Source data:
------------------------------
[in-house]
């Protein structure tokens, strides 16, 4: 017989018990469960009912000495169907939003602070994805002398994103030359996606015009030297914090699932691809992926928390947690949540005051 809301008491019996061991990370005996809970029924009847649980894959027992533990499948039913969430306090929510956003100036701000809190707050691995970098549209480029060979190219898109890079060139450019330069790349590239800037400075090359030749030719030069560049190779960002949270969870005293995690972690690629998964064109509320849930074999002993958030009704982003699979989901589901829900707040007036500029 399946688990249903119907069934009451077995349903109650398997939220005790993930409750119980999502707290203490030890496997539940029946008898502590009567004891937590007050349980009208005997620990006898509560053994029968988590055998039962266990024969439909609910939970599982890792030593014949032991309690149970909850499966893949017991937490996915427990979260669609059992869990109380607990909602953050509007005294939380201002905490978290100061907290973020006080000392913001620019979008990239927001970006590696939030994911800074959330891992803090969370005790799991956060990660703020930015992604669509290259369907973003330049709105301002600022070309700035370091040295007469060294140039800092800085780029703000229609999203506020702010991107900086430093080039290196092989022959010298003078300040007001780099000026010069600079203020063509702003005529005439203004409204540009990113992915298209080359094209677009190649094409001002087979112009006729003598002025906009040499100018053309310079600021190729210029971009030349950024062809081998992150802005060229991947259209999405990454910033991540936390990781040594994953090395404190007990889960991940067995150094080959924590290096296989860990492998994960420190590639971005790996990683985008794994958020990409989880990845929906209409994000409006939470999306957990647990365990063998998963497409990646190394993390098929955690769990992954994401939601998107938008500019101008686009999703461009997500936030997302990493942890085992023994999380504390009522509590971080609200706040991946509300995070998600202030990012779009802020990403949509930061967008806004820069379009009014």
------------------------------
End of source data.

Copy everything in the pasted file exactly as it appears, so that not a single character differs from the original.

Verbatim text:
[in-house]
């Protein structure tokens, strides 16, 4: 017989018990469960009912000495169907939003602070994805002398994103030359996606015009030297914090699932691809992926928390947690949540005051 809301008491019996061991990370005996809970029924009847649980894959027992533990499948039913969430306090929510956003100036701000809190707050691995970098549209480029060979190219898109890079060139450019330069790349590239800037400075090359030749030719030069560049190779960002949270969870005293995690972690690629998964064109509320849930074999002993958030009704982003699979989901589901829900707040007036500029 399946688990249903119907069934009451077995349903109650398997939220005790993930409750119980999502707290203490030890496997539940029946008898502590009567004891937590007050349980009208005997620990006898509560053994029968988590055998039962266990024969439909609910939970599982890792030593014949032991309690149970909850499966893949017991937490996915427990979260669609059992869990109380607990909602953050509007005294939380201002905490978290100061907290973020006080000392913001620019979008990239927001970006590696939030994911800074959330891992803090969370005790799991956060990660703020930015992604669509290259369907973003330049709105301002600022070309700035370091040295007469060294140039800092800085780029703000229609999203506020702010991107900086430093080039290196092989022959010298003078300040007001780099000026010069600079203020063509702003005529005439203004409204540009990113992915298209080359094209677009190649094409001002087979112009006729003598002025906009040499100018053309310079600021190729210029971009030349950024062809081998992150802005060229991947259209999405990454910033991540936390990781040594994953090395404190007990889960991940067995150094080959924590290096296989860990492998994960420190590639971005790996990683985008794994958020990409989880990845929906209409994000409006939470999306957990647990365990063998998963497409990646190394993390098929955690769990992954994401939601998107938008500019101008686009999703461009997500936030997302990493942890085992023994999380504390009522509590971080609200706040991946509300995070998600202030990012779009802020990403949509930061967008806004820069379009009014």